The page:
It wasn’t until the latter half of the 20th century that changes settled down to record fairly stable increases. Even during this period, though, growth has been pretty spectacular by national standards. In every decade between 1950 and 2000 the population of Nevada grew by more than 50%. In fact, it’s growth of just 35% between 2000 and 2010 might be considered a bit disappointing.
Nevada was also hit especially hard by the housing collapse and economic recession, forcing many residents to flee back to their state of origin, in most cases California. Nevada is recovering nicely from this, however, and it has a very healthy growth rate.
According to the 2010 Census, the racial distribution of Nevada was as follows:
- 66.2% White (54.1% non-Hispanic)
- 8.1% African American
- 1.2% American Indian and Alaska Native
- 7.2% Asian American
- 0.6% Native Hawaiian or Pacific Islander
- 4.7% Multiracial
- 12.% some other race
Hispanics and Latinos of any race make up 26.5% of Nevada's population. The most common ancestries include: Mexican (20.8%), German (13.3%), Irish (10%), English (9.2%) and Italian (6.3%). Las Vegas in particular is a minority majority city with a fast-growing amount of ethnic communities, including Armenians, Spaniards, Greeks, Poles and Italians.
Asian Americans have had a significant population in Nevada since the California Gold Rush in the 1850's brought thousands of Chinese miners to Washoe County, who were followed by Japanese farm works, then immigrants from China, Japan, Korea, the Philippines, India and Vietnam. Las Vegas now has the U.S.'s most prolific Asian American communities. The city has remained a large destination for immigrants from Latin America and South Asia seeking jobs in hospitality and gaming industries, along with farming and construction.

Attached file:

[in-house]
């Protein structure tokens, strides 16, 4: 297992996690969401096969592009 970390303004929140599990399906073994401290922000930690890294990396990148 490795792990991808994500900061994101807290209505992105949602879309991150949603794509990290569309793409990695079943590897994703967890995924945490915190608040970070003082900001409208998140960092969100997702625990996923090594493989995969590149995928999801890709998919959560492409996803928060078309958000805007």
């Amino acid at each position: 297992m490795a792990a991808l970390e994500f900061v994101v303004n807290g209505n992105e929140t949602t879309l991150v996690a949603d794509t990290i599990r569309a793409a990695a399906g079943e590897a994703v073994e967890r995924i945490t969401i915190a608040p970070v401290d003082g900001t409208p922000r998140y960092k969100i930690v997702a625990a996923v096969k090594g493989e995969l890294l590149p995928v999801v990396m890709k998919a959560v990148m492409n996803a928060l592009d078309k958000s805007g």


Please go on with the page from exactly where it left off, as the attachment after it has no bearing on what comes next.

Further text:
Nevada also has the highest population of illegal immigrants of any state in the United States, accounting for an estimated 8.8% of the total population.
Nevada Population Growth
Figures released in relation to natural growth tell the story of Nevada’s recent growing population and the main contributory factor comes with net migration. Between 2000 and 2007 natural growth (births minus deaths) had resulted in a gain of 81,661 citizens. However, net migration added to those numbers by an incredible 337,043.
Nevada clearly has the space for such gains, and it’s almost certain that the trend will continue. The question isn’t whether Nevada’s population will increase in the next ten years; the question is by how much.
Henderson and North Las Vegas are currently among the 20 fastest-growing cities in the United States over 100,000. Interestingly, as Nevada continues to grow, its population becomes more diverse. The non-Hispanic white population has shrunk in every county in the state between 2010 and 2012 except for three counties, with Hispanic and Asian populations continuing to grow faster than any other.
According to Census bureau figures, the growth in the state is driven mostly by people moving here from other countries and other states, and because the two biggest counties have lower mortality rates than the national average, despite typical fertility rates among residents.
Nevada's population is expected to continue its healthy climb and reach 3.36 million residents by 2030.